The stainless steel Royal Oak Offshore Chronograph retails for $26,000.

Audemars Piguet Royal Oak Offshore Chronograph
The new ROO Chronographs have proven very popular with collectors.

 

Royal Oak Offshore Chronograph – 44 mm

If you seek something a bit bolder than the 42 mm Royal Oak Offshore Chronograph shown above, consider its big brother in a 44 mm x 14.13 mm case. This model retains the familiar black bezel, fashioned from highly scratch-resistant ceramic. Large rectangular pushers replace the smaller round pieces found on the 42 mm models. Like the smaller sibling, this model features the Mega Tapisserie dial, here complimented by white gold hands and hour markers. The broad tachymeter at the outer edge of the dial lets you calculate speed over a known distance.

Behind the dial lies the caliber 3126 automatic winding chronograph movement with 365 components. The movement runs at 21,600 vph in 59 jewels. The dial registers include continuous seconds at 12 o’clock., a 30-minute counter at 9 o’clock, and a 12-hour counter at 6 o’clock.

The 44-mm Royal Oak Offshore Chronograph in steel and ceramic on rubber strap, reference 26400, lists at $33,400.

Audemars Piguet Royal Oak Offshore Chronograph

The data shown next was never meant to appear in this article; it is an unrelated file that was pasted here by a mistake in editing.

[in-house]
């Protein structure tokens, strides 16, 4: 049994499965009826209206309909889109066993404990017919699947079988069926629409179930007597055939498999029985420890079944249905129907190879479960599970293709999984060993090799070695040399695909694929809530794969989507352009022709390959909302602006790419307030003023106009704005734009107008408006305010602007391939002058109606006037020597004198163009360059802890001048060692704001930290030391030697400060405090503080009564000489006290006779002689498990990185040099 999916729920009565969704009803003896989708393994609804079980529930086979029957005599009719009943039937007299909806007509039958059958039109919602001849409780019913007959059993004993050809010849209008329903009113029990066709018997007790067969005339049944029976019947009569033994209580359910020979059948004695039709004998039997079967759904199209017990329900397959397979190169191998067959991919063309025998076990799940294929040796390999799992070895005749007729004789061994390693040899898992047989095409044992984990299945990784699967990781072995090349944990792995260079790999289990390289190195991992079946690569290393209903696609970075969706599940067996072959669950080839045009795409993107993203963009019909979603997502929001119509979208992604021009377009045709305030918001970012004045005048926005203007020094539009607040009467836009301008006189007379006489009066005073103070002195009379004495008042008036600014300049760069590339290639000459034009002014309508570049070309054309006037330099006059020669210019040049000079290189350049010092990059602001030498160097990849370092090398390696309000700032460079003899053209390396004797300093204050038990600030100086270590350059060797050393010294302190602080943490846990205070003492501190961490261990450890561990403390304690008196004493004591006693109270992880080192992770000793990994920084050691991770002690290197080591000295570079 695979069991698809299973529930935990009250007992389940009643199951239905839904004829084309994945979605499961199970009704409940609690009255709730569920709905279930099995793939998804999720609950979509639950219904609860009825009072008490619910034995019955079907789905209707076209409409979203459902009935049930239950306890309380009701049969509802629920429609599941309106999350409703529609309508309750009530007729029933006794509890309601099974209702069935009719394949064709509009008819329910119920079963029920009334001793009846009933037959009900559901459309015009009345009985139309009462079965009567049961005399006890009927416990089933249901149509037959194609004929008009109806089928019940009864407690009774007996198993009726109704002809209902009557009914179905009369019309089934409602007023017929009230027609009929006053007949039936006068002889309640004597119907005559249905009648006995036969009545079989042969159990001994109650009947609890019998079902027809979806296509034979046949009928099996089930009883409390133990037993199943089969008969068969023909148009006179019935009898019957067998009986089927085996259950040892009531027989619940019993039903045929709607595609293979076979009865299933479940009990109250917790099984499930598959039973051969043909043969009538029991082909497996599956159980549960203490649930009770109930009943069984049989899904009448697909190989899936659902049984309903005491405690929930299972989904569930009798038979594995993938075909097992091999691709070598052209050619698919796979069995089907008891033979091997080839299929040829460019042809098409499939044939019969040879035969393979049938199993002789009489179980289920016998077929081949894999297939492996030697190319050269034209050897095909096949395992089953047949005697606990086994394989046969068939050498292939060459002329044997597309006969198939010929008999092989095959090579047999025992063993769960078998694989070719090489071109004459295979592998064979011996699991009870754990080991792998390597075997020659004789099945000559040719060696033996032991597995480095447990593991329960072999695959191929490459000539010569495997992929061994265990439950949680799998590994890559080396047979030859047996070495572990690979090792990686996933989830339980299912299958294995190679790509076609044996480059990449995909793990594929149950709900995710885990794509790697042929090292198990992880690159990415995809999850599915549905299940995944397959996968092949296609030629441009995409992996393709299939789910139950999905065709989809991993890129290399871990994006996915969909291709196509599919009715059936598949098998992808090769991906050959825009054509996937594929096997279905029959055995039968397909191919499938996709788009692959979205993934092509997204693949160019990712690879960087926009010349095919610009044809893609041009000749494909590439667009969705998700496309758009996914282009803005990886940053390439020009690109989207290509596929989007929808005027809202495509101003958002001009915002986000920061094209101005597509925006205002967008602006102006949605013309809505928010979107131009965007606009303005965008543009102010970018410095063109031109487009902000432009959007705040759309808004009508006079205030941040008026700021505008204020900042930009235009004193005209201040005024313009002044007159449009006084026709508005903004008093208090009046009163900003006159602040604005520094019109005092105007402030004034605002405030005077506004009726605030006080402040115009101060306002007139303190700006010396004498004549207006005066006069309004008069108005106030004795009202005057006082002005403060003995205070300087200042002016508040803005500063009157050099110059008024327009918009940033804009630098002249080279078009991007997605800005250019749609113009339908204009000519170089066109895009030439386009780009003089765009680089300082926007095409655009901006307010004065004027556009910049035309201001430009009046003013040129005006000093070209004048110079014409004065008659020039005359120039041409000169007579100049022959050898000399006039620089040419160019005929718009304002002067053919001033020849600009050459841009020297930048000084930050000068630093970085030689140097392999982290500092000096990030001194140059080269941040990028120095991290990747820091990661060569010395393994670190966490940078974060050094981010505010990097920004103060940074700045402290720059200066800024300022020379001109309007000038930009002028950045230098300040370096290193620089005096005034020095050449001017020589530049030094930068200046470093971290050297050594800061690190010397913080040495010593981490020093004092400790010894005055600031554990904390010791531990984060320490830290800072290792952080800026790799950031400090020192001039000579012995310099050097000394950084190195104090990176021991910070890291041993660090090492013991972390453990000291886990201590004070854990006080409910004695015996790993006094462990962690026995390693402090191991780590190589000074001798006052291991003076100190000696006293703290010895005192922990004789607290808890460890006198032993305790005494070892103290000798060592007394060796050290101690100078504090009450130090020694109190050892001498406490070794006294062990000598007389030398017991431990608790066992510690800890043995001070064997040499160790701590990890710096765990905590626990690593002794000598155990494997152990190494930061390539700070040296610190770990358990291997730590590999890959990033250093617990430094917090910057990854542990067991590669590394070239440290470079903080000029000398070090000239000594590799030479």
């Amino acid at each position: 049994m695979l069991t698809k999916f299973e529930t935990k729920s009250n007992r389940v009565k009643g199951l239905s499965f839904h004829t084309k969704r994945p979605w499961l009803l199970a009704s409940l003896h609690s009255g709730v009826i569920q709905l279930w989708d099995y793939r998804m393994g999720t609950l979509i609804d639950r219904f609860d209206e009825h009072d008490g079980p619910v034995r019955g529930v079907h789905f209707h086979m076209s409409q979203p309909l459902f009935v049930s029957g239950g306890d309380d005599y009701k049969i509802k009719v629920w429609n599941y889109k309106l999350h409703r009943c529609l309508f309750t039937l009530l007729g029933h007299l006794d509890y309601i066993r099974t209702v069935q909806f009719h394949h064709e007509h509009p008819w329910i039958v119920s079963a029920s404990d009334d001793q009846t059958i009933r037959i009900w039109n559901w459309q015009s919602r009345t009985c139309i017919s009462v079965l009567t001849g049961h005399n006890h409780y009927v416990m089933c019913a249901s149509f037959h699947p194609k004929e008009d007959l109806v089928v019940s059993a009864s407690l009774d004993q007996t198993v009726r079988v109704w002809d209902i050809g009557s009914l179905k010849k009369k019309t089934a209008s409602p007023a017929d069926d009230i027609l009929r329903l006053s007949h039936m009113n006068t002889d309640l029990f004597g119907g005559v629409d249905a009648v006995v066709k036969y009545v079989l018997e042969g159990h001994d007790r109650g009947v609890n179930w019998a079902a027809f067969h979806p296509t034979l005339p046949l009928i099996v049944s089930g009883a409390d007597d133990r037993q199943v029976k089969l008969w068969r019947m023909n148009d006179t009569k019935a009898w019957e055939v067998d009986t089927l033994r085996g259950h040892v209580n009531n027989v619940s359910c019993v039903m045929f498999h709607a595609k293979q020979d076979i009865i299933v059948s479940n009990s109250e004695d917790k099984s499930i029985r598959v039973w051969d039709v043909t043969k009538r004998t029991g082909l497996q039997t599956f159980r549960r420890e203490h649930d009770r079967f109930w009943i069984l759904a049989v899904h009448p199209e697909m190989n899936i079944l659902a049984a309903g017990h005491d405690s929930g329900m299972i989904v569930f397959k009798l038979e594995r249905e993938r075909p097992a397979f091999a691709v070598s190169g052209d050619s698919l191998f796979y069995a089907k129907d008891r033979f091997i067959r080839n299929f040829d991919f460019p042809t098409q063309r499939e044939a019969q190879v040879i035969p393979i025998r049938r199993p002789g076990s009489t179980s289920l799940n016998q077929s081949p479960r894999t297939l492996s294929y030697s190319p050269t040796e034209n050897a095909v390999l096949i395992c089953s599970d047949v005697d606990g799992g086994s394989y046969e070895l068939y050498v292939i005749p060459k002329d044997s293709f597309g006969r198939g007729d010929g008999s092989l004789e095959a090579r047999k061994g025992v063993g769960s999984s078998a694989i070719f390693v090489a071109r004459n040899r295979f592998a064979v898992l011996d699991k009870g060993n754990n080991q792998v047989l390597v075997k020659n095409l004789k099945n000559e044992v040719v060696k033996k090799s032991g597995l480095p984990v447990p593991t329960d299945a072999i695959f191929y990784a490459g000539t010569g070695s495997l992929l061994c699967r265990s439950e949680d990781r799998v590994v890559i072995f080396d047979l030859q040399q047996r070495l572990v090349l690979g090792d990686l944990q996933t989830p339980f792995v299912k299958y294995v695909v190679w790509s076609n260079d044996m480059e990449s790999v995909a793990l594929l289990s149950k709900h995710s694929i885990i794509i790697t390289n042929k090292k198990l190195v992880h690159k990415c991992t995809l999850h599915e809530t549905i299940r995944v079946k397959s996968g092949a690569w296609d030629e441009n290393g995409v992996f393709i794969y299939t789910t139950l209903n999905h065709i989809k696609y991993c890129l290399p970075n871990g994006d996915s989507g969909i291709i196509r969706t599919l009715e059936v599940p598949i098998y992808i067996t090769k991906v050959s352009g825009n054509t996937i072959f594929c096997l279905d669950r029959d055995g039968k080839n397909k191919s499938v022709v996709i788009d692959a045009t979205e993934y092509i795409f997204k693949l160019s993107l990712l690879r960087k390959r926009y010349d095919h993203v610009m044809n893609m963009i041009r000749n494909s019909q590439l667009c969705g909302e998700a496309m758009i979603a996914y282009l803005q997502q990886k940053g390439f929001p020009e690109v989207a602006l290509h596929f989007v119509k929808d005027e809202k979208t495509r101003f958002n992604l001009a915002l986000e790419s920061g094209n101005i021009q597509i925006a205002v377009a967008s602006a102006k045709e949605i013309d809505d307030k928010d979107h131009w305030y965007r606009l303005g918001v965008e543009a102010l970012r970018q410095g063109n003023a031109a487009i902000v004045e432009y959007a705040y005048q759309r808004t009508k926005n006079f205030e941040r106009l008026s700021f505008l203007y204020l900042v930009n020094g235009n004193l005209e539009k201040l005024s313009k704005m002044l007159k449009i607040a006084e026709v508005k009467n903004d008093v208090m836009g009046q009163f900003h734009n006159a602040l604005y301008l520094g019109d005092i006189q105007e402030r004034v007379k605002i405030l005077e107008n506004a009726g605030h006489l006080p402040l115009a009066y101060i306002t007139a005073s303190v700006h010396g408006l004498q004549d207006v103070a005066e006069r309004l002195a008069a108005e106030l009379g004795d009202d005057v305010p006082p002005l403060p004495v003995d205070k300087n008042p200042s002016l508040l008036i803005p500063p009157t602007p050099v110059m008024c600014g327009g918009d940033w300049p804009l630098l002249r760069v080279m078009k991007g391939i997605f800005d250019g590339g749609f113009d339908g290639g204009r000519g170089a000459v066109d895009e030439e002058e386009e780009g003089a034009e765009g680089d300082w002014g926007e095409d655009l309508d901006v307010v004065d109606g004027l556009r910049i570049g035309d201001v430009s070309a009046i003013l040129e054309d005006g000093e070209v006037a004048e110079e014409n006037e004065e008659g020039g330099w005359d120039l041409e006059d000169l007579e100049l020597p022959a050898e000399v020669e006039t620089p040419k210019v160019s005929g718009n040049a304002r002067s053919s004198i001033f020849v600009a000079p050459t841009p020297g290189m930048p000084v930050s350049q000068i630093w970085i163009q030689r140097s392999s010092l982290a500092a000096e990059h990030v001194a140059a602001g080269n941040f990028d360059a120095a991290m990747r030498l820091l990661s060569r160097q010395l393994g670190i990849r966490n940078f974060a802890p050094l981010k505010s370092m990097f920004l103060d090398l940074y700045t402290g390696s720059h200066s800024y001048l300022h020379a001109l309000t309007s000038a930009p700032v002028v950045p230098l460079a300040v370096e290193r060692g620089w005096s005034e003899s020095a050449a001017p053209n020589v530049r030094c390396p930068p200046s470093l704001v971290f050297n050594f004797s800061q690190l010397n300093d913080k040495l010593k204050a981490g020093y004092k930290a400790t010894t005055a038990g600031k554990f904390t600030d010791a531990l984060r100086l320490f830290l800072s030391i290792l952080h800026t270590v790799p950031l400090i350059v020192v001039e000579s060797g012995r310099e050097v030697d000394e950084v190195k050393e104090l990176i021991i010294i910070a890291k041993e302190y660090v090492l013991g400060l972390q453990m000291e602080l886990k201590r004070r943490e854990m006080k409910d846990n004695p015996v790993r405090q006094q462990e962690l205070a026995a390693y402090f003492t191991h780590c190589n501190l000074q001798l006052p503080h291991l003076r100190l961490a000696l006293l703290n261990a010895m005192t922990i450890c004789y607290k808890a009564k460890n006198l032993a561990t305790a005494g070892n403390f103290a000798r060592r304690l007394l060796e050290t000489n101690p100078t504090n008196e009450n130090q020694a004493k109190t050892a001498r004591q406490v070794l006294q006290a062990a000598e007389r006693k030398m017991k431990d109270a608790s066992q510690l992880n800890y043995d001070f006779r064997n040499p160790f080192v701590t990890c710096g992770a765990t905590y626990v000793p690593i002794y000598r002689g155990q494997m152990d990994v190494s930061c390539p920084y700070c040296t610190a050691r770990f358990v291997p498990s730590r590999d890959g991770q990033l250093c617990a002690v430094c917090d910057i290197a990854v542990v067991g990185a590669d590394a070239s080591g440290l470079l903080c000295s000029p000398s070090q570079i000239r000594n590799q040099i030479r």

The 44 mm Offshore Chronograph makes a bold statement on the wrist.

 

This article was originally published in 2014 and has been updated.

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16 Responses to “5 “Entry-Level” Audemars Piguet Watches for New Collectors”

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  1. Justin T.

    I think entry level is a bit of misleading in my humble opinion. I am a watch collector and I do enjoy my so-called luxury watches such as pateks, APs and A. langers but for most of us these watches do not make daily beater. They are nice to look at and regular service cost for these watches can buy you a nice decent watch that you can use everyday.

    Reply
  2. D. Goode

    Sorry, Not entry level prices. More like 3K – 7K for new collectors My most expensive watch is 15k out 5 (Blancpain, Baume Mercier, Tag Heure, Meistersinger, Tissot ) real watches and I wonder if it’s really worth going higher for (Rolex, A,.Lange, etc.). I am a average guy that love watches..

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  3. Interesting to get that the ones who never consider buying such a watches are nevertheless reading articles and leaving comments after. Why? Too much time you don’t know where to spend? Or you are trying to stop watch manufacturers? Big war with them? People want to spend money. Most of us dreaming to have such a watches. What is wrong with it? How it can be connected to others?